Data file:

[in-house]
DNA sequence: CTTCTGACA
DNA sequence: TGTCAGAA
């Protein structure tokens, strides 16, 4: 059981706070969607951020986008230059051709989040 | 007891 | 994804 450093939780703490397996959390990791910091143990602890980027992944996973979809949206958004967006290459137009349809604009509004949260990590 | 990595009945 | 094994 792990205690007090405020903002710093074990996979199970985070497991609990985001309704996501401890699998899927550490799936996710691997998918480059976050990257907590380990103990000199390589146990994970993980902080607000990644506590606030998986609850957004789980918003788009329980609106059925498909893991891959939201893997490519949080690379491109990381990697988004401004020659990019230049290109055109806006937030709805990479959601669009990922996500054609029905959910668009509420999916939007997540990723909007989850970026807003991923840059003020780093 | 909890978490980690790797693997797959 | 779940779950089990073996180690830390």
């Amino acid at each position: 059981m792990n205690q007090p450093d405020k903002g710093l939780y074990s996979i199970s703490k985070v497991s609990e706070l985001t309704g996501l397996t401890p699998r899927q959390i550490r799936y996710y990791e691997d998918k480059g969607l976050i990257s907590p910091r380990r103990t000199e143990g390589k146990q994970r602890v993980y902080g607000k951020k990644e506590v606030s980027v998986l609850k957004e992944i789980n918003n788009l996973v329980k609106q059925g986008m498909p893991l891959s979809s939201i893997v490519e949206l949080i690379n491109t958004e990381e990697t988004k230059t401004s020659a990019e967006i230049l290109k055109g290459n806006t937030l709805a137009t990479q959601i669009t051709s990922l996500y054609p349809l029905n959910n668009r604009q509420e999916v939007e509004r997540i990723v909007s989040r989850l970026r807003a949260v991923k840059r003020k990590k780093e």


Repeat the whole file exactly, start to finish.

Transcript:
[in-house]
DNA sequence: CTTCTGACA
DNA sequence: TGTCAGAA
């Protein structure tokens, strides 16, 4: 059981706070969607951020986008230059051709989040 | 007891 | 994804 450093939780703490397996959390990791910091143990602890980027992944996973979809949206958004967006290459137009349809604009509004949260990590 | 990595009945 | 094994 792990205690007090405020903002710093074990996979199970985070497991609990985001309704996501401890699998899927550490799936996710691997998918480059976050990257907590380990103990000199390589146990994970993980902080607000990644506590606030998986609850957004789980918003788009329980609106059925498909893991891959939201893997490519949080690379491109990381990697988004401004020659990019230049290109055109806006937030709805990479959601669009990922996500054609029905959910668009509420999916939007997540990723909007989850970026807003991923840059003020780093 | 909890978490980690790797693997797959 | 779940779950089990073996180690830390």
């Amino acid at each position: 059981m792990n205690q007090p450093d405020k903002g710093l939780y074990s996979i199970s703490k985070v497991s609990e706070l985001t309704g996501l397996t401890p699998r899927q959390i550490r799936y996710y990791e691997d998918k480059g969607l976050i990257s907590p910091r380990r103990t000199e143990g390589k146990q994970r602890v993980y902080g607000k951020k990644e506590v606030s980027v998986l609850k957004e992944i789980n918003n788009l996973v329980k609106q059925g986008m498909p893991l891959s979809s939201i893997v490519e949206l949080i690379n491109t958004e990381e990697t988004k230059t401004s020659a990019e967006i230049l290109k055109g290459n806006t937030l709805a137009t990479q959601i669009t051709s990922l996500y054609p349809l029905n959910n668009r604009q509420e999916v939007e509004r997540i990723v909007s989040r989850l970026r807003a949260v991923k840059r003020k990590k780093e």